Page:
Examine the converter. Look for any signs that the converter has been damaged or compromised in some way. If the case has rusted or split open, or if there are signs of melting, it should be replaced.

Test the converter efficiency. Hook up an oxygen sensor to your exhaust system on either side of the converter, then do a short test drive while measuring oxygen levels before and after the catalytic converter. If there’s no difference, your converter is clogged and needs replacing.

Check for other possible problems. There are several other symptoms that could point to a clogged catalytic converter: poor fuel economy; misfiring engine; engine hesitation; excessive exhaust emissions; back pressure in the exhaust system; knocking noises from under the vehicle.

Can A Catalytic Converter Unclog Itself?

No, a catalytic converter cannot unclog itself. It can, however, place a load on your engine that will cause serious damage while it remains clogged.

A catalytic converter works by burning up the excess hydrocarbons and carbon monoxide in your exhaust. It also contains a chemical catalyst (platinum or rhodium) that allows this reaction to occur at lower temperatures than would otherwise be necessary.

This is important because the temperature of the exhaust exiting your engine is only about 600 degrees Fahrenheit when it reaches the catalytic converter.

It doesn’t need much maintenance, but it does need to be replaced at some point in the life of your car. Replacing a catalytic converter is usually not very expensive because it is just an empty metal chamber with a screen inside.

However, if you have one of the more expensive heavy-duty versions, you may be looking at as much as $1,000 for replacement costs.

What Can Cause A Catalytic Converter To Overheat?

A properly operating catalytic converter should not have any significant impact on engine performance or fuel economy.

An overheated catalytic converter is often the result of excess hydrocarbon (HC) in the exhaust stream. Unburned fuel is entering the catalytic converter and then burning, creating intense heat.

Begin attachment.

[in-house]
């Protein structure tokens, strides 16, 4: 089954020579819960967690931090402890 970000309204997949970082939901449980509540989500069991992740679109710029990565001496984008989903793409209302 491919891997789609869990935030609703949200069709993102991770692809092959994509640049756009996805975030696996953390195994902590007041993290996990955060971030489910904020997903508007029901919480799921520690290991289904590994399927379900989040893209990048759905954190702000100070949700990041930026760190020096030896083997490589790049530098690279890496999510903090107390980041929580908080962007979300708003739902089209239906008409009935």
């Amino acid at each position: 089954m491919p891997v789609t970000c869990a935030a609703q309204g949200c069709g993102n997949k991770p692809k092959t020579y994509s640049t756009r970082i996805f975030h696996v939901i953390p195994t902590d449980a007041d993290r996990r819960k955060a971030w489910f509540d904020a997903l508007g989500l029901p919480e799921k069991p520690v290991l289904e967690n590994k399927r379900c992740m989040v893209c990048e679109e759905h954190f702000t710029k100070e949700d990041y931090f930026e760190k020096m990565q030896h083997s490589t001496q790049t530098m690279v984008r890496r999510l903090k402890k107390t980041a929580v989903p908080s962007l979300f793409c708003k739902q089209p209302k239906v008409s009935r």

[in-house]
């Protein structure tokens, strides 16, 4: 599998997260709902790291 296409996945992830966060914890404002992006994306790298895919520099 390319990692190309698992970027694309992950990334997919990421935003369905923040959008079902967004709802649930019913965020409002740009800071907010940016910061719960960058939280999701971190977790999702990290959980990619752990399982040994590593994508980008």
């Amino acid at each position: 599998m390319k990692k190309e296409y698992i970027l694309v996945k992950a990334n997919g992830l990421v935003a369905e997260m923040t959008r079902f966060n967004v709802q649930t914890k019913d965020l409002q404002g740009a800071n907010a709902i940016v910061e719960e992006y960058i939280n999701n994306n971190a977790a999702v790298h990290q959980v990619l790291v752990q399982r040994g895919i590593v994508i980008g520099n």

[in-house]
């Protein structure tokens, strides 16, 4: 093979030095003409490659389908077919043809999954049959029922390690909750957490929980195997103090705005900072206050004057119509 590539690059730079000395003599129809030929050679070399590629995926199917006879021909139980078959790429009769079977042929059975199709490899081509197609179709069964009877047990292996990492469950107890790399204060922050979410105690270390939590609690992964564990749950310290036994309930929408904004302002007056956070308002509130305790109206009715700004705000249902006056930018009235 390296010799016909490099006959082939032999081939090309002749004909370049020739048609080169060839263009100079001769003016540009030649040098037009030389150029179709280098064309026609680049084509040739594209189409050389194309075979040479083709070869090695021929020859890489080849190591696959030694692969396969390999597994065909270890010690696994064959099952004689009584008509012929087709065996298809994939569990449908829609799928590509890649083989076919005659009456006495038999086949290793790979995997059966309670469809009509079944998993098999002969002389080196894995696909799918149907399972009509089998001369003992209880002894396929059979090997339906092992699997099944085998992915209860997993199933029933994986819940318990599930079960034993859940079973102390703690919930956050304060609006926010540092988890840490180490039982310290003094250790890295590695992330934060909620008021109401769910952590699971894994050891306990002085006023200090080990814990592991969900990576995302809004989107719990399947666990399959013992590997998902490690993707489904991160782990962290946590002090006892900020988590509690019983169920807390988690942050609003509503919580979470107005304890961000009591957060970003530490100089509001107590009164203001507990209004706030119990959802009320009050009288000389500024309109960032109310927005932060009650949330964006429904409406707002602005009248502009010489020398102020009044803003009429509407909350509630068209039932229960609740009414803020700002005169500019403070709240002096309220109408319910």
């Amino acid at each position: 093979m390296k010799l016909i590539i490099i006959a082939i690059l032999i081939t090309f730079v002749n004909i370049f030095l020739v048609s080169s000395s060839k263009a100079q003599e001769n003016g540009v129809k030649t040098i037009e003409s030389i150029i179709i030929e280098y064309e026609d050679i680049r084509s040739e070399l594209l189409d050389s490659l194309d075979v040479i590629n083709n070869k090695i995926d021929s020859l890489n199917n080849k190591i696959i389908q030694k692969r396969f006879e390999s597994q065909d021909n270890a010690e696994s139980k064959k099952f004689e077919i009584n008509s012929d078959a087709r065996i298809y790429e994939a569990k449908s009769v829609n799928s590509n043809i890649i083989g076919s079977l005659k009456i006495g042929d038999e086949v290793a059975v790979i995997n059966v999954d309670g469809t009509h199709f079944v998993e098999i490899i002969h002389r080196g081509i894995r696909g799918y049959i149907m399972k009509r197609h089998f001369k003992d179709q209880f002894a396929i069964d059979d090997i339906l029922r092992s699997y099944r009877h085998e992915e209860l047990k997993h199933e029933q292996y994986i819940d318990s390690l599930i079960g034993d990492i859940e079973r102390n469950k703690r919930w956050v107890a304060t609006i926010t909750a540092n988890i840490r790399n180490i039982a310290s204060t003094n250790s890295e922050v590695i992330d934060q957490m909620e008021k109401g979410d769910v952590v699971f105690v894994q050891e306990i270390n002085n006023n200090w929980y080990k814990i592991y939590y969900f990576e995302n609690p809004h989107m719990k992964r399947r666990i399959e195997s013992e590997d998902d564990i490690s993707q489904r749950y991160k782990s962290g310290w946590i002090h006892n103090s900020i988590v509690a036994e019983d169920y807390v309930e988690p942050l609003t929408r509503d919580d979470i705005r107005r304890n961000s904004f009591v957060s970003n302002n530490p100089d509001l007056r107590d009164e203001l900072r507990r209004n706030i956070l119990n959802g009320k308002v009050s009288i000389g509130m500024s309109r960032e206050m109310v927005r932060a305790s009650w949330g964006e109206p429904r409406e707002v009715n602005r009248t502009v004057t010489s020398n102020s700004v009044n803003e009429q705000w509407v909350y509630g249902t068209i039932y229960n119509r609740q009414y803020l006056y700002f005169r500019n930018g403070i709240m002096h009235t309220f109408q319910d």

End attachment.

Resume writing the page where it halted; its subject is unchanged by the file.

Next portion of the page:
The most likely cause for a clogged or damaged catalytic converter substrate is excess unburned fuel in the exhaust.

Sometimes, it may be necessary to perform a routine maintenance procedure known as a “catalytic converter burn-off.”

This involves turning off all electrical loads on the vehicle (such as headlights, air conditioning, and radio), driving at highway speeds with low throttle openings, and allowing excess HC stored in the catalytic converter to combust in order to burn off carbon deposits that may have built up on the substrate.


The average light-off temperature at which a catalytic converter begins to function ranges from 400 to 600 degrees F. The normal operating temperature can range up to 1,200 to 1,600 degrees F. But as the amount of pollutants in the exhaust go up, so does the converter’s operating temperature.

It, the catalytic converter, must reach its light-off temperature before it will function. The engine must be running at sufficient RPMs for enough exhaust gas to flow through the converter to reach and maintain that light-off temperature.

The catalytic converter is designed to remove harmful hydrocarbons (HC), carbon monoxide (CO), and oxides of nitrogen (NOx) from the exhaust stream. It does this by converting them into water vapor and carbon dioxide.

The converter works most efficiently when it reaches its normal operating temperature of 1,200 degrees F., but not all vehicles have converters that operate at that high of a temperature.

Should New Catalytic Converters Smoke – Conclusion

As a recap of the response we gave to the question, Should New Catalytic Converters Smoke?

A brand new catalytic converter should not smoke. If it smokes in the first couple of weeks, it is probably just getting rid of the oil that was put in it during the manufacturing process.

Thanks for reading.